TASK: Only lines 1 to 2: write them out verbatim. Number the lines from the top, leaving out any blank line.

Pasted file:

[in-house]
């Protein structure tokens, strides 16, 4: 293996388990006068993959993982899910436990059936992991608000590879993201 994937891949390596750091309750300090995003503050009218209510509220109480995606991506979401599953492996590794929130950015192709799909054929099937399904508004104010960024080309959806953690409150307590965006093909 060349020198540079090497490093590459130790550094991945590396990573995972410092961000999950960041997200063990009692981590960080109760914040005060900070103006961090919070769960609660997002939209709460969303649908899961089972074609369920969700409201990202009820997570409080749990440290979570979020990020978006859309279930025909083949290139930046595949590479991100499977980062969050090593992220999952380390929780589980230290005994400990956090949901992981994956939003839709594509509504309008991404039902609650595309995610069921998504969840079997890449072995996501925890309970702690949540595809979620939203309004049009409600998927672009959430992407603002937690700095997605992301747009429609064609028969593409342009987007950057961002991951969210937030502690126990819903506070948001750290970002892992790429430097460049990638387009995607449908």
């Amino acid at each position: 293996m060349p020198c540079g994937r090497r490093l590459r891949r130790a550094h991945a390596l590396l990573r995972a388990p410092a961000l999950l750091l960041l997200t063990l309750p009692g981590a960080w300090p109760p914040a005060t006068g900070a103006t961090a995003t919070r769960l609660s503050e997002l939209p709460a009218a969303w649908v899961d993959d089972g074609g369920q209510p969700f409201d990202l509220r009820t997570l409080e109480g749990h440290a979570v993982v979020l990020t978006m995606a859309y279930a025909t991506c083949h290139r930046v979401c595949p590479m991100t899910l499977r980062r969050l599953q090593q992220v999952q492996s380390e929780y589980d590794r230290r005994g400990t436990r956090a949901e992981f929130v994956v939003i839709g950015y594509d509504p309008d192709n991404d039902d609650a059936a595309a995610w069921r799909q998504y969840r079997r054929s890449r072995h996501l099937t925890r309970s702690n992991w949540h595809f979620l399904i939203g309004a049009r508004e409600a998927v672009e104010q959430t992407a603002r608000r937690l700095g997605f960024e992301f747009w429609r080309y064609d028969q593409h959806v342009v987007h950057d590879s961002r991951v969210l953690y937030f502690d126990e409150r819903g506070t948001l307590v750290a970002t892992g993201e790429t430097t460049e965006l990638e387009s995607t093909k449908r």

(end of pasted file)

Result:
[in-house]
């Protein structure tokens, strides 16, 4: 293996388990006068993959993982899910436990059936992991608000590879993201 994937891949390596750091309750300090995003503050009218209510509220109480995606991506979401599953492996590794929130950015192709799909054929099937399904508004104010960024080309959806953690409150307590965006093909 060349020198540079090497490093590459130790550094991945590396990573995972410092961000999950960041997200063990009692981590960080109760914040005060900070103006961090919070769960609660997002939209709460969303649908899961089972074609369920969700409201990202009820997570409080749990440290979570979020990020978006859309279930025909083949290139930046595949590479991100499977980062969050090593992220999952380390929780589980230290005994400990956090949901992981994956939003839709594509509504309008991404039902609650595309995610069921998504969840079997890449072995996501925890309970702690949540595809979620939203309004049009409600998927672009959430992407603002937690700095997605992301747009429609064609028969593409342009987007950057961002991951969210937030502690126990819903506070948001750290970002892992790429430097460049990638387009995607449908």